eight years, and soon commercial television began to challenge the
dominance of radio. A Federal Communications Commission ("FCC") report
in 1949 reversed the Commission's previous position and permitted
licensees to editorialize, with the exception that the editorials must
be "fair" and that programming in general must be "balanced." Moreover,
this report required broadcasters to "devote a reasonable amount of
broadcasting time to the discussion of public issues of interest in the
community served by their stations."

Therefore, after nearly two
decades of confusion about the application of the developing fairness
principle, in 1949, the FCC established the twofold duty of
broadcasters that became known as the Fairness Doctrine. The FCC
explained that, "the needs and interest of the general public for new
and diverse opinions could only be satisfied by making available to the
public varying and conflicting views held by responsible members of the
community." As part of the Fairness Doctrine, the FCC required
broadcasters (1) to devote a reasonable percentage of airtime to the
discussion of public issues and (2) to present contrasting views in the
case of controversial issues of public importance.

The Fairness Doctrine,
widely applauded by media reformists, judges and scholars yet highly
criticized by broadcasters and First Amendment purists, imposed a
general obligation on broadcasters to ensure that diverse ideas were
presented. Broadcasters reserved the right to determine which views or
issues were to be presented and by whom, yet they had to ensure a
balanced account was aired. In 1969, the U.S. Supreme Court declared in
Red Lion Broadcasting Co. v. FCC, that key provisions of the Fairness Doctrine were constitutional.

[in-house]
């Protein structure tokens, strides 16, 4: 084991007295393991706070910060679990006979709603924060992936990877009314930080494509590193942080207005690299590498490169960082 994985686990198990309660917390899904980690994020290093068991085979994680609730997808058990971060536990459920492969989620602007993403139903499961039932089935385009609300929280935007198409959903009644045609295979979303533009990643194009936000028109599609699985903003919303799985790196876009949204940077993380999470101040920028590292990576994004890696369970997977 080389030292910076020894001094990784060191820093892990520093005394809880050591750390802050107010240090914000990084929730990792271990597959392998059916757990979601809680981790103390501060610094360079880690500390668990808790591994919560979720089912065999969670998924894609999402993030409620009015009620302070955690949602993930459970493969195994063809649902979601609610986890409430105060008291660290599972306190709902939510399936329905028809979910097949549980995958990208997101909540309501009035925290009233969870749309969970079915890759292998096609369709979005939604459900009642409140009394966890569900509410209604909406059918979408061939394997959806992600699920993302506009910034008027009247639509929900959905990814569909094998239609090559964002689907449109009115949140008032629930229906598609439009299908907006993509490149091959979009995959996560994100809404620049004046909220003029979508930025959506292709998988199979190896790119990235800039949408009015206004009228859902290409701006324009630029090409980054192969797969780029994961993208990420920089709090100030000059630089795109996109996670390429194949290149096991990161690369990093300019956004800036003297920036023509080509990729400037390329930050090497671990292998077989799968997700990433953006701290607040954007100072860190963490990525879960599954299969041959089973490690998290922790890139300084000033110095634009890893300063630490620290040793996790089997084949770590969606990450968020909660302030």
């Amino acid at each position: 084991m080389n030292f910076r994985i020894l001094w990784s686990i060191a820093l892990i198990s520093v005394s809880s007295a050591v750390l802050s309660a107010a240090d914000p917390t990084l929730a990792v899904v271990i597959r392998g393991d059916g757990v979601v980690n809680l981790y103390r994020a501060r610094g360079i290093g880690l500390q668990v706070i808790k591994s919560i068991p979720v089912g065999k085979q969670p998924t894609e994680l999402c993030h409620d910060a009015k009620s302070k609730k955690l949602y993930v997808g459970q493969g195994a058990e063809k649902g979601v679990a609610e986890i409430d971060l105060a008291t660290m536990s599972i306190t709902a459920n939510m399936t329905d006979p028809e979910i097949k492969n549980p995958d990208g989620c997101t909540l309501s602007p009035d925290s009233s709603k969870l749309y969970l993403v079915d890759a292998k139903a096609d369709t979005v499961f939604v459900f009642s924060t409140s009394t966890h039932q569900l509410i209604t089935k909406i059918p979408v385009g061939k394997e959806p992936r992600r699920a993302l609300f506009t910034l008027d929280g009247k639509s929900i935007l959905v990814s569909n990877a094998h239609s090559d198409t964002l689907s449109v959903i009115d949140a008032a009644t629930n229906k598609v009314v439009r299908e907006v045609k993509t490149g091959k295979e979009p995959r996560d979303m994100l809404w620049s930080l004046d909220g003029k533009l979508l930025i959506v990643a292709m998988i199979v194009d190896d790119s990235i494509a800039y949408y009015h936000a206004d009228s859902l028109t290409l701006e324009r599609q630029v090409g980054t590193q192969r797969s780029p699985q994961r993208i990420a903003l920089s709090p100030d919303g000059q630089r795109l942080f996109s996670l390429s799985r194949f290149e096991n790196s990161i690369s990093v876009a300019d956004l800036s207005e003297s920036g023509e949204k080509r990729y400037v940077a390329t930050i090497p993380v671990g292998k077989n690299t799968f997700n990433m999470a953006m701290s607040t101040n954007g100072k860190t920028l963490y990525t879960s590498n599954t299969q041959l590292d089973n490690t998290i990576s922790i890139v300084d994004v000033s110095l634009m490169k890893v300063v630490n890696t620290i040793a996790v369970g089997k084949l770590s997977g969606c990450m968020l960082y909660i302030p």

Red Lion
involved the broadcast of a personal attack by right-wing preacher
Billy James Hargis to author Fred J. Cook, who had written a book
critical of Republic presidential candidate Barry Goldwater. WGCB radio
station, in Red Lion, Pennsylvania, aired the attack on their station.
The station refused to grant Mr. Cook's request to reply to the attack,
unless he found a paying sponsor. Subsequently, Cook filed a complaint
with the FCC, which held that WGCB's failure to grant Cook's right to
reply was in violation of the personal attack provision of the Fairness
Doctrine. Red Lion Broadcasting, the owner of the station, challenged
the "right to reply" requirement as an unconstitutional infringement on
the radio station's First Amendment right to Freedom of expression.
Upon appeal, the Supreme Court unanimously upheld the constitutionality
of the Fairness Doctrine. In that landmark decision, the U.S. Supreme
Court held that the Fairness Doctrine served to enhance, rather than
abridge the freedoms of speech and press protected by the First
Amendment. They further proclaimed that, "It is the right of the
viewers and listeners, not the right of the broadcasters, which is
paramount." This language has characterized the foundations of the
media reform movement today, which seeks a more diversified, accessible
communications media.

Four years later, in CBS v. Democratic National Committee,
the Supreme Court refrained from expanding the public right of access
designated in the Fairness Doctrine by holding that the First Amendment
does not require broadcast licensees to provide airtime to specific
individuals or groups who want to present a point of view on public
issues. This decision combined two cases: one involving the Business
Executives' Move for Vietnam Peace (BEM), an organization of business
people opposed to U.S. military involvement in Vietnam who wished to
purchase airtime to express their opposition to the Vietnam War; and
another involved a petition by the Democratic National Committee (DNC)
to the FCC to declare that no broadcaster could refuse to run paid
editorial advertisements. In the original decisions brought before the
FCC, the Commission had ruled that broadcasters could refuse to sell